PROVIDENCE, R.I. (AP) The Latest on the legal fallout from Rhode Island's failed $75 million deal with 38 Studios, the video game company started by former Red Sox pitcher Curt Schilling (all times local):
Former Rhode Island House Speaker William Murphy and a spokeswoman for Attorney General Peter Kilmartin are among those who have been subpoenaed to testify in a state superior court trial over Rhode Island's failed $75 million deal with 38 Studios, the video game company started by former Red Sox pitcher Curt Schilling.
Murphy and Kilmartin spokeswoman Amy Kempe are among five current and former state officials subpoenaed to testify in the civil trial, which is scheduled to start in October.
The two were subpoenaed by First Southwest, which was the financial adviser for the state's economic development agency. The economic development agency is suing First Southwest and several others, including Schilling.
The others subpoenaed are current and former members of the state economic development agency and a former state budget official.
They were all subpoenaed in July and August.
A federal judge has refused to dismiss a U.S. Securities and Exchange Commission lawsuit accusing Wells Fargo Securities of defrauding investors in Rhode Island's failed $75 million deal with 38 Studios, the video game company started by former Red Sox pitcher Curt Schilling.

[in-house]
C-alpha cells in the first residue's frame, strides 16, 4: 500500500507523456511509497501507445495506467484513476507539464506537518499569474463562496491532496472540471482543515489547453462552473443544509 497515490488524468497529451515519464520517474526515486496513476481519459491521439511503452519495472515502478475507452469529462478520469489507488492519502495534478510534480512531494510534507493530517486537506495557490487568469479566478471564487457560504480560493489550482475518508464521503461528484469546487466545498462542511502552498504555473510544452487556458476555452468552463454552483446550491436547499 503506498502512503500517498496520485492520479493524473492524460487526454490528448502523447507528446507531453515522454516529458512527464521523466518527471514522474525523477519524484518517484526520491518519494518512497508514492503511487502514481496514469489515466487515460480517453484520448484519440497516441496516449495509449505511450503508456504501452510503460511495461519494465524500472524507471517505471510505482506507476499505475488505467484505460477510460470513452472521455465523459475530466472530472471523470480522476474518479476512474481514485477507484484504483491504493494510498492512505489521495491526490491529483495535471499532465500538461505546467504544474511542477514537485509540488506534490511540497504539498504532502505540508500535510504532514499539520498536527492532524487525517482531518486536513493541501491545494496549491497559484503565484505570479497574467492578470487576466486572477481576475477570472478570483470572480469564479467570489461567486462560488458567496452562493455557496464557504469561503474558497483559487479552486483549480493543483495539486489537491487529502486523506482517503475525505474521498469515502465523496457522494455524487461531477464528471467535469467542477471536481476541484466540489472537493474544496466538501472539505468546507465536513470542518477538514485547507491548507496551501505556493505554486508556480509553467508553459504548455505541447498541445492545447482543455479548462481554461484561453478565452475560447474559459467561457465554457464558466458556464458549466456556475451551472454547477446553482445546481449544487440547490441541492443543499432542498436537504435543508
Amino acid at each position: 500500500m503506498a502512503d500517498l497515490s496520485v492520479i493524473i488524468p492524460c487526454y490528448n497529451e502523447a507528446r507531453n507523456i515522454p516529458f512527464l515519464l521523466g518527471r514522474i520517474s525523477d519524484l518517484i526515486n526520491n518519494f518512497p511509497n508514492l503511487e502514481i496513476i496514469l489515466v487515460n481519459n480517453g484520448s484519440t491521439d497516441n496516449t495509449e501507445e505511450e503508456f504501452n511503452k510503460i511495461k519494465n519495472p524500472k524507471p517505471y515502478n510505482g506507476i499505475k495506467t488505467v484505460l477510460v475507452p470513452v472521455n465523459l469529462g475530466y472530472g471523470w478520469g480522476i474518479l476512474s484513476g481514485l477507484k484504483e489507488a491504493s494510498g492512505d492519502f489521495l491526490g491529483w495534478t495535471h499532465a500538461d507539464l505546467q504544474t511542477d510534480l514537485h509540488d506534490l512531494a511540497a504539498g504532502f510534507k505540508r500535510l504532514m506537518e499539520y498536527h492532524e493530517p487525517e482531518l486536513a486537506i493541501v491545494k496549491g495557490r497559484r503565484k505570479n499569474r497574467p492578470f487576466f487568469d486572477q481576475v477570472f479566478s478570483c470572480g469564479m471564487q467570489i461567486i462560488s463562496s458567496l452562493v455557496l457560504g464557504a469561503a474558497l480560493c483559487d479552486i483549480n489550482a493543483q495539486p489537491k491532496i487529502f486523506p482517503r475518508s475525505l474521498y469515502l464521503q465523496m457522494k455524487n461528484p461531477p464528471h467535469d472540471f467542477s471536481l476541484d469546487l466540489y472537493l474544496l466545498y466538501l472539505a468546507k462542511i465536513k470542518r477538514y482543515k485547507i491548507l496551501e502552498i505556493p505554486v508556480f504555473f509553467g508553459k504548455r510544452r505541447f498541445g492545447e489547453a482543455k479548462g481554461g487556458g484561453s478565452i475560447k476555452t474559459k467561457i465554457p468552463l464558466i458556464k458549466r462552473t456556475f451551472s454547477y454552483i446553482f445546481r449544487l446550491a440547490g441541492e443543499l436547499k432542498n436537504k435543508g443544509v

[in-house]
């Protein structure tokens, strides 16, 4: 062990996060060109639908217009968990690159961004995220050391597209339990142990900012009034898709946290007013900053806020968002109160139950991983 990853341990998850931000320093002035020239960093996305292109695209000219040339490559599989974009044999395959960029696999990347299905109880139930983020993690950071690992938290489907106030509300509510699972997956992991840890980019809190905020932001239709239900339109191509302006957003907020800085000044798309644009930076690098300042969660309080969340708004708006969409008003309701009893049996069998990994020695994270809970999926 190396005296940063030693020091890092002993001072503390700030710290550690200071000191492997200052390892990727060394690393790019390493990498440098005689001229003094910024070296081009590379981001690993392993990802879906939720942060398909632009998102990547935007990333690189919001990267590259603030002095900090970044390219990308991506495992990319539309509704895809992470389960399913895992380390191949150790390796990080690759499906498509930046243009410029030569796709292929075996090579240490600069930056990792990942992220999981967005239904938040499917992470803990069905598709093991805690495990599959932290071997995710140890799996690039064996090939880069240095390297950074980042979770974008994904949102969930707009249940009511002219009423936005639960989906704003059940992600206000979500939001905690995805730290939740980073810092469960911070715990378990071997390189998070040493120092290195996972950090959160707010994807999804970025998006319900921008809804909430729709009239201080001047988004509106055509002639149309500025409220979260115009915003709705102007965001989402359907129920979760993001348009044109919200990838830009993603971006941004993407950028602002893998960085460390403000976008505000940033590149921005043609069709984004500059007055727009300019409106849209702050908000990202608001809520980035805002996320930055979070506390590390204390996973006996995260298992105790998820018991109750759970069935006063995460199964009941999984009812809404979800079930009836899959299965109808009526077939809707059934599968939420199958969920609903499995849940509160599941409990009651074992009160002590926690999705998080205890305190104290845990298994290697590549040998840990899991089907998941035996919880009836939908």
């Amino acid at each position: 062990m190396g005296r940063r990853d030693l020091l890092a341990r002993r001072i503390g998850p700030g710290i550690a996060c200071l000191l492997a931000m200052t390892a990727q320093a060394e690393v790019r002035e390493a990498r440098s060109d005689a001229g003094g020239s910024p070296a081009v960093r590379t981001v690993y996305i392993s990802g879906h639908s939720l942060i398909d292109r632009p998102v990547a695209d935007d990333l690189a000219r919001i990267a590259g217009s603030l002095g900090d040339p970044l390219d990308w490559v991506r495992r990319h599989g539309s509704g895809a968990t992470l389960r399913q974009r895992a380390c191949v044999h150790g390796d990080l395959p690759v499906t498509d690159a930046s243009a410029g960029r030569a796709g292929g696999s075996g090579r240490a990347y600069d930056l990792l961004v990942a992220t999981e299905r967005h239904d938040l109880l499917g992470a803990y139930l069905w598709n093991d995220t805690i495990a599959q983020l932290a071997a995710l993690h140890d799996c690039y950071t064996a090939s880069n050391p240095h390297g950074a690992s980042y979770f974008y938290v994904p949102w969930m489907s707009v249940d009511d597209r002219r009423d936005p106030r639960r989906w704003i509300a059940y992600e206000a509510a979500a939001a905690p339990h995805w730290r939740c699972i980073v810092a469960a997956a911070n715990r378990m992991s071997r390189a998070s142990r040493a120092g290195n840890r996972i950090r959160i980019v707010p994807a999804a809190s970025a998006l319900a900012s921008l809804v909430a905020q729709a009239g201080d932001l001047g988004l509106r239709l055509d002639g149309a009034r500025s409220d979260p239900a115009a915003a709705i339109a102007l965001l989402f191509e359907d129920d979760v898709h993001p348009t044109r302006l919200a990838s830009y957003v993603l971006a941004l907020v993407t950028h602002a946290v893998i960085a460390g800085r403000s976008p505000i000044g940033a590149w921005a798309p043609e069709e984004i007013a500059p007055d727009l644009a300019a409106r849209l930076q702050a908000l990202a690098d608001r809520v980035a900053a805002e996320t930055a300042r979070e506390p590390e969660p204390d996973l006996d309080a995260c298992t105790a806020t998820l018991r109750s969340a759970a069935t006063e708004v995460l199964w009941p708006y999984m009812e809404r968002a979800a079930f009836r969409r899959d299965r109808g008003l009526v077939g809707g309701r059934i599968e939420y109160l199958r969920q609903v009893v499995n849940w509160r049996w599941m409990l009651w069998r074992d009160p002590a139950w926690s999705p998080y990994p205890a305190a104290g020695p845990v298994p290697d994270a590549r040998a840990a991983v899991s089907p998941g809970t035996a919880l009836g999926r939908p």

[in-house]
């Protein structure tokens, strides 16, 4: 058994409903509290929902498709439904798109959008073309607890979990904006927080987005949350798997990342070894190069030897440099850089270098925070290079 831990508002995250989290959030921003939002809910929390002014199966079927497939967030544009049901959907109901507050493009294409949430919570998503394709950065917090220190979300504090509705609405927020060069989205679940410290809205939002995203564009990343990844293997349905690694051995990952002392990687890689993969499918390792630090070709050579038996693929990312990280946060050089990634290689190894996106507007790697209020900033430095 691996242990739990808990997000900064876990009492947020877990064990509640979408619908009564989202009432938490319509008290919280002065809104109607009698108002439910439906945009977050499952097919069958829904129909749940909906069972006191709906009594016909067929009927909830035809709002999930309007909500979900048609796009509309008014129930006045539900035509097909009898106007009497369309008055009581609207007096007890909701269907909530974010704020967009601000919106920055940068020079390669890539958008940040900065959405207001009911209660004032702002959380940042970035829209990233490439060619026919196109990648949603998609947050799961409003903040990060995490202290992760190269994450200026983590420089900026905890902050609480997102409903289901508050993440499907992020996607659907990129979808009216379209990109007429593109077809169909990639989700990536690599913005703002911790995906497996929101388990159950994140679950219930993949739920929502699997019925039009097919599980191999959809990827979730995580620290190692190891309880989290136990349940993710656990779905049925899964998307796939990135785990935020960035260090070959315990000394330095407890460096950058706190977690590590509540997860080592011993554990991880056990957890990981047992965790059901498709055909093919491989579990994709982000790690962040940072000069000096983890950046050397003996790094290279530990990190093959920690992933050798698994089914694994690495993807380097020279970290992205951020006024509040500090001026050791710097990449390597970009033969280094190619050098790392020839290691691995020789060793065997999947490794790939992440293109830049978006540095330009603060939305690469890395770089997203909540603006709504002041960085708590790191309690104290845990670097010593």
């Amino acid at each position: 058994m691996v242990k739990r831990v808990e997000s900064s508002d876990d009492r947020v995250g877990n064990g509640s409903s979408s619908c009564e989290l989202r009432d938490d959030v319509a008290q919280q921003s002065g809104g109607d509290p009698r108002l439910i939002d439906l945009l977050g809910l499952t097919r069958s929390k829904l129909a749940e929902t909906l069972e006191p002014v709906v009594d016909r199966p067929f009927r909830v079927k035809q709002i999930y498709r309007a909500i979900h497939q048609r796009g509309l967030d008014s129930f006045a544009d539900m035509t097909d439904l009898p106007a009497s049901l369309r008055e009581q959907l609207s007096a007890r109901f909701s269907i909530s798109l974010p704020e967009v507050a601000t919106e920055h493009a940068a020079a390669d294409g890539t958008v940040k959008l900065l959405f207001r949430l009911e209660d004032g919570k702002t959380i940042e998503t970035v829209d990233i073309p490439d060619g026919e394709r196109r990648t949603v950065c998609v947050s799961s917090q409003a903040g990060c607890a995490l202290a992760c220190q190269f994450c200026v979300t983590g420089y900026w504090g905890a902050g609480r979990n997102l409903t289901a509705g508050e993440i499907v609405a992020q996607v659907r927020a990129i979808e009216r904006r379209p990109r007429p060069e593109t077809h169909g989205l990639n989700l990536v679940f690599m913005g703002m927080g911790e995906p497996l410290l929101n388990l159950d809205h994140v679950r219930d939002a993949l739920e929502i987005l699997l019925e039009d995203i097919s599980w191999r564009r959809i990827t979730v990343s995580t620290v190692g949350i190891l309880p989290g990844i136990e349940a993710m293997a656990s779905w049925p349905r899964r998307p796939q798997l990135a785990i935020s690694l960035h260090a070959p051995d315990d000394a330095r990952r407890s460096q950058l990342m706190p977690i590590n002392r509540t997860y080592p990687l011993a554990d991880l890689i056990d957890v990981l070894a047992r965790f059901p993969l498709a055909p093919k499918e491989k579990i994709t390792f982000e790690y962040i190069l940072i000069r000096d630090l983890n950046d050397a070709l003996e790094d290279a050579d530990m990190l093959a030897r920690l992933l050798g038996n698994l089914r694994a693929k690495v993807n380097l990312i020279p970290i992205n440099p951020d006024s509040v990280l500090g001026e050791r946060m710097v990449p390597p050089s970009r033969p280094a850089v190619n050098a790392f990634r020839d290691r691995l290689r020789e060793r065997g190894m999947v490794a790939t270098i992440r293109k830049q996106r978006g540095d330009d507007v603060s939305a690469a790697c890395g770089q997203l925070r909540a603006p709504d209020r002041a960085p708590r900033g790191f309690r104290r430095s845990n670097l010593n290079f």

U.S. District Judge Jack McConnell on Friday did dismiss a Wells Fargo banker from the complaint, but the SEC immediately said it would refile the lawsuit against him to address the judge's concerns.
The SEC sued Wells Fargo and Rhode Island's economic development agency in March.
Wells Fargo argued in a hearing that no investors have been harmed because all the bondholders have been paid.
The SEC argued was irrelevant that bondholders have been paid. It says it's seeking to hold accountable those who violate the law.